Then later, a forthcoming match was publicized with fanfare reminiscent of twentieth-century hype: "There has not been such a battle for these twenty years past, and as these two heroines are as brave and as bold as the ancient Amazons, the spectators may expect abundance of diversion and satisfaction, from these female combatants." Martin Nogue’s "Voyages et Avantures", published in 1728, reported matches between girls and grown women "stripped to the waist." James Peller Malcolm’s "Anecdotes of the manners and customs of London" collected numerous references to female pugilists at Hockey in the Hole (a traditional venue for combat sports) and at James Figg’s famed "Amphitheatre" where "The Hibernian Heroine" entertained crowds. In 1768 at the "Amphitheatre", "Bruising Peg", dressed in white stockings and Holland drawers, outclassed her opponent to the delight of several hundred spectators. In August 1792, two women fought at Chelmsford for three quarters of an hour with their husbands as seconds: "Being stripped, without caps, and their hair closely tied up, they set to, and for 45 minutes supported a most desperate conflict; when, although one of them was so dreadfully beat as to excite apprehension for her life, her husband possessed brutality enough still to prompt her to fight; but, through the interference of the spectators, they were separated". In April 1795 the most famous pugilists of the epoch, Mendoza and Jackson acted as seconds in a fight near the New Road in London between Mrs. Mary Ann Fielding and "a Jewess of Wentworth Street", won by the former in 80 (!) minutes. There were 70 knockdowns - and a prize of 11 guineas.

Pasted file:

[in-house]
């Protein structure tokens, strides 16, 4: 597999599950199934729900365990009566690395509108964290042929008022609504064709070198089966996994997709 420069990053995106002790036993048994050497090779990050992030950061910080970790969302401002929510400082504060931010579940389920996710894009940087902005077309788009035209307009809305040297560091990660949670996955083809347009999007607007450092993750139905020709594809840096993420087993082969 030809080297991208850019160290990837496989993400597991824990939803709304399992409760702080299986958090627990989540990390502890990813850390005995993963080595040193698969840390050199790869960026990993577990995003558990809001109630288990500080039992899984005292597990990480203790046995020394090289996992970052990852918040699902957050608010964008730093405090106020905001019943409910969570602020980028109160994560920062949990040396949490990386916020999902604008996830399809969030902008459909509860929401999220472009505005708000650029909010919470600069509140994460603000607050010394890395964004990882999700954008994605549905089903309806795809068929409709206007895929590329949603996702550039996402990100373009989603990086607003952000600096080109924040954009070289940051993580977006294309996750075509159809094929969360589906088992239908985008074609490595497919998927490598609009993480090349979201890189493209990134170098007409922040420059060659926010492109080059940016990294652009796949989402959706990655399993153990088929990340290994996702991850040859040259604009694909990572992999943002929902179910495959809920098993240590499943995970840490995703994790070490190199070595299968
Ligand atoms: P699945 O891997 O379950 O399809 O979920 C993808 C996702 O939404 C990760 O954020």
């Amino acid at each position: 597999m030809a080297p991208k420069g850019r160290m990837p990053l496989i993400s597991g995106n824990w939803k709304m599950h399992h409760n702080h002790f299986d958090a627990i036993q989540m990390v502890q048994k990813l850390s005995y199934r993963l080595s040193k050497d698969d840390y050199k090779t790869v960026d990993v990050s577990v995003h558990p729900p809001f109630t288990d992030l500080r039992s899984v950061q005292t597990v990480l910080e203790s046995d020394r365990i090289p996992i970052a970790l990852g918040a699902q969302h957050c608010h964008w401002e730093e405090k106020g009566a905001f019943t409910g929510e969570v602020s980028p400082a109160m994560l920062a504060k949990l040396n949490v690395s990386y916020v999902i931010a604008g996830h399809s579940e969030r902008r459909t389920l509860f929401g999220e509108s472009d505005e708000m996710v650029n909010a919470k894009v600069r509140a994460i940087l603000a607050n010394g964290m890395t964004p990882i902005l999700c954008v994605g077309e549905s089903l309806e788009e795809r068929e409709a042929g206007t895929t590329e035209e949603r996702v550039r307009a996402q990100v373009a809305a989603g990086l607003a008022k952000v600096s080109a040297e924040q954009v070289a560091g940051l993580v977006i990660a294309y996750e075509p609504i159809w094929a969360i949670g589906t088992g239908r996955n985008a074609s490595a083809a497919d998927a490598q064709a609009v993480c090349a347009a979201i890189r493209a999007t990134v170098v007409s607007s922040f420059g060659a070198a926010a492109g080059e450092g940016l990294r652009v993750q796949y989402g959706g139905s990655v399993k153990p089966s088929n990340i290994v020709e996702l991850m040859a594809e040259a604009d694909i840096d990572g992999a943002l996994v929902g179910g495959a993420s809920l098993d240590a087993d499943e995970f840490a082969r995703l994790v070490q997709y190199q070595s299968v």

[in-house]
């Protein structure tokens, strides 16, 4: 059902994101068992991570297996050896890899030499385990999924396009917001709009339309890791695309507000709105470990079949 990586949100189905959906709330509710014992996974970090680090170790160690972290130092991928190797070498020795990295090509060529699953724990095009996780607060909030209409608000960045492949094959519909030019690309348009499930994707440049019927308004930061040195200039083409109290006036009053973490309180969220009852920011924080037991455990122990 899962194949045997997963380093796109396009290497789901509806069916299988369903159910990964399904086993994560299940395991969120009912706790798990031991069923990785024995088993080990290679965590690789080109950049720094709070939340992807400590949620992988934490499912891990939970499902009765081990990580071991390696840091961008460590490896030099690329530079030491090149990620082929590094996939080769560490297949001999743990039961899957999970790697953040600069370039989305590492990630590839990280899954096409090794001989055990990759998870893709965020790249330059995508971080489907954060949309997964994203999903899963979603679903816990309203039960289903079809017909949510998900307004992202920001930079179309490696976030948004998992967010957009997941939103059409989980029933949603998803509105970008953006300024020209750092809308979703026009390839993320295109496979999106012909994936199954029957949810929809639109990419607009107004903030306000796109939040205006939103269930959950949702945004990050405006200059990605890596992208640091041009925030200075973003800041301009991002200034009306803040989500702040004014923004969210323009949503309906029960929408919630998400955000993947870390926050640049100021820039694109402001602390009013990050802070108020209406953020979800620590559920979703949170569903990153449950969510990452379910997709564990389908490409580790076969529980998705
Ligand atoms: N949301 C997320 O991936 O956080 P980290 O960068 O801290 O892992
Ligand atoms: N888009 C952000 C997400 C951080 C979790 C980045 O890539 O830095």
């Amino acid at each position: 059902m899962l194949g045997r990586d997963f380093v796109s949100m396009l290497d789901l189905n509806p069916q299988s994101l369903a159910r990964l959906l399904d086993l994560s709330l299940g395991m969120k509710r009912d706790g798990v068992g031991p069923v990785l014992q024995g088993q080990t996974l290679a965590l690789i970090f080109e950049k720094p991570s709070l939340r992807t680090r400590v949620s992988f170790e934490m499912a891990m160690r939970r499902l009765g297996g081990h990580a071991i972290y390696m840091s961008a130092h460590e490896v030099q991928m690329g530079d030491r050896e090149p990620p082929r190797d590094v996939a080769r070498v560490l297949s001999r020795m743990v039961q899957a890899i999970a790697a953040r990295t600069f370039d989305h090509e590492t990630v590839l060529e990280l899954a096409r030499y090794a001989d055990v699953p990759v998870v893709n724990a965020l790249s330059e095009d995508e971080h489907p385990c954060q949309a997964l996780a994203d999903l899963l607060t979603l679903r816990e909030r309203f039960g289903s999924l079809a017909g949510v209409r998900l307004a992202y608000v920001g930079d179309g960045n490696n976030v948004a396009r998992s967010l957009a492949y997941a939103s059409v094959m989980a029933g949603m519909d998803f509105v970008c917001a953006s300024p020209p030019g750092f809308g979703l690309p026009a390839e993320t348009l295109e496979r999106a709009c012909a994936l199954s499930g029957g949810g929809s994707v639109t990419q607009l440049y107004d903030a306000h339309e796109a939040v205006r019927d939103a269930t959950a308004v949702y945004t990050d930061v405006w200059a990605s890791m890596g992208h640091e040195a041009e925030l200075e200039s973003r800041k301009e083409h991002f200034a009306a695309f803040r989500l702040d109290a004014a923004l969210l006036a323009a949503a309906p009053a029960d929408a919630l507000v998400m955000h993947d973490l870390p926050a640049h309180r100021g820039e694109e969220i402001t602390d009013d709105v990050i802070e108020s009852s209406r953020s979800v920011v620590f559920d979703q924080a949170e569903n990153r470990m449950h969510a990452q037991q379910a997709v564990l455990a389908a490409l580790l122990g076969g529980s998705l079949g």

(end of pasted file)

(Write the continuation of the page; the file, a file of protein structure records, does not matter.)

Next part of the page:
A brutal bout between two women in 1794 was described as follows: "Great intensity between them was maintained for about two hours (!), whereupon the elder fell into great difficulty through the closure of her left eye from the extent of swelling above and below it which rendered her blind through having the sight of the other considerably obscured by a flux of blood which had then continued greatly for over forty minutes... not more than a place even as large as a penny-piece remained upon their bodies which was free of the most evident signs of the harshness of the struggle. Their bosoms were much enlarged but yet they each continued to rain blows upon this most feeling of tissue without regard to the pitiful cries issuing forth at each success which was evidently to the delight of the spectators since many a shout was raised causing each female to mightily increase her effort."

An account of women boxers appears in "Famous Fights", published in 1803. In this the writer described an incident from the first half of the 19th Century which occurred outside "The Crown" in Cranbourne Alley, in London. "The Crown" was owned by Stunning Joe Banks, a well-known publican at the time and a close friend of the pugilist fraternity. The protagonists, Amy Russell and Julie Pyne, are described as ladies both well-known to the residents of St Giles and the police. During an argument, the ladies decided to settle their differences according to the rules of the prize ring, with Stunning Joe acting as the referee. "Then the two Amazons stripped to the waist, tied up their hair, chose seconds of their own sex, and then set-to stunning Joe himself being referee. For 20 minutes they fought fiercely, with an excited crowd cheering them on. Once or twice, forgetful of the rules of the Prize Ring, they went for each other, literally with tooth and nail, but Joe interfered, and savage though they were, the two females (we cannot call them women) restrained their natural inclination to tear and claw, and standing up like men punched each other with their fists till the blood ran in streams down their faces and breasts."